Twisted

Lisa Harrington’s novel Twisted has a very appropriate title for the content. It was a good book until the last chapter but it is disturbing that Lyssa does not tell the police the full story, she acknowledges a resemblance between her love interest and her brother, and that she is calm about what she discovers in the final paragraph. The decisions made by the author about the ending cast a new light on the novel that is not as favourable. Were it not for the denouement, the reader would be left with a less unsettling feeling.

Twisted begins as a drama with the typical teen angst about relationships and the sadness of a lost parent, but the second half of the novel is a suspenseful, psychological thriller. The pace begins slow but things escalate quickly once the suspense begins.

If you liked Twisted read:

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The Art Of Getting Stared At

cover artLaura Langston’s novel The Art Of Getting Stared At is a heartfelt character story. It explores the opposing pressures women face. Sloane has a step mother who wants her to focus more on her appearance and a mother who thinks that putting any effort into beauty makes you shallow. Both women are judgmental, and make assumptions based on appearances. Sloane has to learn for herself that taking pride in how she looks is ok but she can’t let her image define her or distract her from her more meaningful endeavors. This struggle becomes urgent when discovers she has an illness that causes her to lose her hair. She doesn’t want to care about how people see her, but this change in her appearance makes her very self-conscious and shakes her confidence in other areas of her life.

With an emotional story that will have teens examining their priorities, this novel has compelling characters and excellent writing.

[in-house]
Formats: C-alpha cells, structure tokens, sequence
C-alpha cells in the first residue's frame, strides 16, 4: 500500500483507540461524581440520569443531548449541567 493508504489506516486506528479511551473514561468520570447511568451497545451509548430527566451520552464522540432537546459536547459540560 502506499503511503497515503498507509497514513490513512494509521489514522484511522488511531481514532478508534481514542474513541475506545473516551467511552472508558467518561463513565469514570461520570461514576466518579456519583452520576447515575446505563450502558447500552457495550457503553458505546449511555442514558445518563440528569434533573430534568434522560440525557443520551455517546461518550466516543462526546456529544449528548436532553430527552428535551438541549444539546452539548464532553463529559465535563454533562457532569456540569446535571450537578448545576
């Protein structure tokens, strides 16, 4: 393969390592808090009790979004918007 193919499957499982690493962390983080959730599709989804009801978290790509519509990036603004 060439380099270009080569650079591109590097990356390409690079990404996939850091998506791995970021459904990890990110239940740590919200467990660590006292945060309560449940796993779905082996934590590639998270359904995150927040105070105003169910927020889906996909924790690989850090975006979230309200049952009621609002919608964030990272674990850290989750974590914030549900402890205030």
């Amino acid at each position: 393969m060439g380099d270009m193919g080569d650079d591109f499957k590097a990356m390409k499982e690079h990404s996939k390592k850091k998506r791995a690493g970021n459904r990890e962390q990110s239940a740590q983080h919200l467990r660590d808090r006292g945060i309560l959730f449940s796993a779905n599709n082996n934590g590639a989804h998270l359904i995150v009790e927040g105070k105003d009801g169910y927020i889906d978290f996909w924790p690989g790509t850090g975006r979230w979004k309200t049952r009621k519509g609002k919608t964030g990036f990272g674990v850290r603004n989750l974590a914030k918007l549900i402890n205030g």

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Raging Star

Mcover artoira Young completes the trilogy that began with Blood Red Road in Raging Star.  The novel has many of the same faults and accomplishments as the other books in the series.

The writing style is unique. Some will admire it but others will struggle following dialogue not separated by quotation marks, perspective that jumps without headings that indicate it will, and understanding terrible grammar and spelling that is intentionally faulty to develop setting and character.

The protagonist is a tough, sometimes selfish and cold survivor who is thrust into the role of leadership. She may appeal to fans of Katniss Everdeen. Her tactics to tear apart the enemy establishment are both intelligent and sloppy. She inspires the people to do what needs to be done, at great cost.

This is a dystopian adventure drama with a touch of romance. It will pull at the heartstrings of fans of the series, and concludes in a satisfying manner. The book will make most sense, and be enjoyed more if the series is read in sequence.

The Sweetest Thing You Can Sing

Ck. Kelly Martin’s novel The Sweetest Thing You Can Sing is an emotional drama.

The book explores the balancing act of being in high school, where girls are ostracized for being too uptight and chaste, or are taunted and humiliated for being too promiscuous. This is amplified with the prevalence of social media because word or even video of every mistake can spread quickly. The conflicting pressures from boys, friends, and family can be overwhelming as demonstrated in the novel.

cover artSerena has a complicated family life that has an impact on the rest of her relationships. Her favourite brother’s drug problems and disappearance leave her with mentally absent parents. Her other brother’s fame overshadows her, as she struggles to deal with the loss.

The author does a fantastic job of making the everyday struggles resonate. From insecurity about her weight, to a mix of excitement and shame about her sexuality, to the disillusionment she feels about her role-model turning out to be flawed- Serena feels like a real person.

Teens looking or realistic drama will enjoy this.